The Former Temiya Line Railroad cuts through the retro port city of Otaru, running from the popular Sushiya-Dori shopping street to the Otaru City General Museum, which stands on the site of Temiya Station—the birthplace of rail service in Hokkaido.
Established in 1880 as part of the larger Horonai Railway, Temiya Line was the oldest railway line in Hokkaido and carried passengers from 1912 to 1962, after which it only ran as a freight train until its discontinuation in 1985, putting an end to the line altogether.
For years, the railroad tracks of the former Temiya Line lay all but abandoned. In 2001, the city purchased them from the Japanese Railway (JR) company in order to repurpose them as a scenic promenade, completing the project in 2016.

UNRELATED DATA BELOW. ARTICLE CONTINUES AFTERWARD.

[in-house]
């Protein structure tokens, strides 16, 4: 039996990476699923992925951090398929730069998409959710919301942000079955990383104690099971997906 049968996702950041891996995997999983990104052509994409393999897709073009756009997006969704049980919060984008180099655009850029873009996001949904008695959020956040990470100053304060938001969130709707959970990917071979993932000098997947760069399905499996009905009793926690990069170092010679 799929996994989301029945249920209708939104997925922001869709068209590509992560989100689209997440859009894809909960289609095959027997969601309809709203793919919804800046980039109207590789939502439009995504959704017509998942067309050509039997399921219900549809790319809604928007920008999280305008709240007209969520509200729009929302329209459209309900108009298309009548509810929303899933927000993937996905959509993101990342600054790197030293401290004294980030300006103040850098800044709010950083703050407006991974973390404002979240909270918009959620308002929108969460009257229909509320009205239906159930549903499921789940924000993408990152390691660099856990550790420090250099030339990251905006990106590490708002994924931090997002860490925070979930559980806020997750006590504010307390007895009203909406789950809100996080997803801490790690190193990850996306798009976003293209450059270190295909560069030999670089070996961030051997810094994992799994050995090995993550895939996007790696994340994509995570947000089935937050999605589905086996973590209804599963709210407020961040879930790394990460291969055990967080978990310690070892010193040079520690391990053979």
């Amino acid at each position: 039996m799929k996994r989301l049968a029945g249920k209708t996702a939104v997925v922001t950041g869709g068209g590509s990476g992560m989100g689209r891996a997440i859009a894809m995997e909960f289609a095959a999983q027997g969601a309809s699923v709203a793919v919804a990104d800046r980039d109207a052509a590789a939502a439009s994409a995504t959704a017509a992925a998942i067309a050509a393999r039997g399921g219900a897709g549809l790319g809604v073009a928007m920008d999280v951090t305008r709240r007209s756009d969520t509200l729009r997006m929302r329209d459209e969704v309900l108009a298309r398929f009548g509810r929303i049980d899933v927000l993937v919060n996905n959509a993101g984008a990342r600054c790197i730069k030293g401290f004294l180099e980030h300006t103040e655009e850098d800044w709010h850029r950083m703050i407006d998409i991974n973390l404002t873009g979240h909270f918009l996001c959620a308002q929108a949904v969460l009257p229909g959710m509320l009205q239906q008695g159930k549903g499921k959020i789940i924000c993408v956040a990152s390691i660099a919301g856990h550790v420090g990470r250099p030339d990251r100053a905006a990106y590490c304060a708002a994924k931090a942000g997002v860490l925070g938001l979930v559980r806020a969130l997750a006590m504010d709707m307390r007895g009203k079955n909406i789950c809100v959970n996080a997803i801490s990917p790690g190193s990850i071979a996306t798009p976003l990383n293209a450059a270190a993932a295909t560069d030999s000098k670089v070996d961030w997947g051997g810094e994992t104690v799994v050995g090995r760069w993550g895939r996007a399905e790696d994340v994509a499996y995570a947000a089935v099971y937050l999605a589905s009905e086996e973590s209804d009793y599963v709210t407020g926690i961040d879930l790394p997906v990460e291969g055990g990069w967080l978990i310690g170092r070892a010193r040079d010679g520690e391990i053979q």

Now, the refurbished railroad tracks stretch on for a mile, carpeted with weeds and wildflowers. Running past many of Otaru’s landmarks, the promenade itself is a charming attraction, giving visitors a unique Stand By Me-like photo opportunity.
Know Before You Go
As a public promenade, the railroad tracks are free to visit, 24/7. There are several sections of Temiya Line but, since it goes on straight for the most part, it shouldn’t be difficult to keep up with it once you find one section of it.
The Otaru City General Museum is open every day except Tuesdays from 9:30 am to 5 pm. General admission is 400 yen but you can also purchase a combo ticket for 500 yen, which grants you access to the nearby Temiya Cave archaeological site and another local history museum called the Unga-Kan (Canal Museum).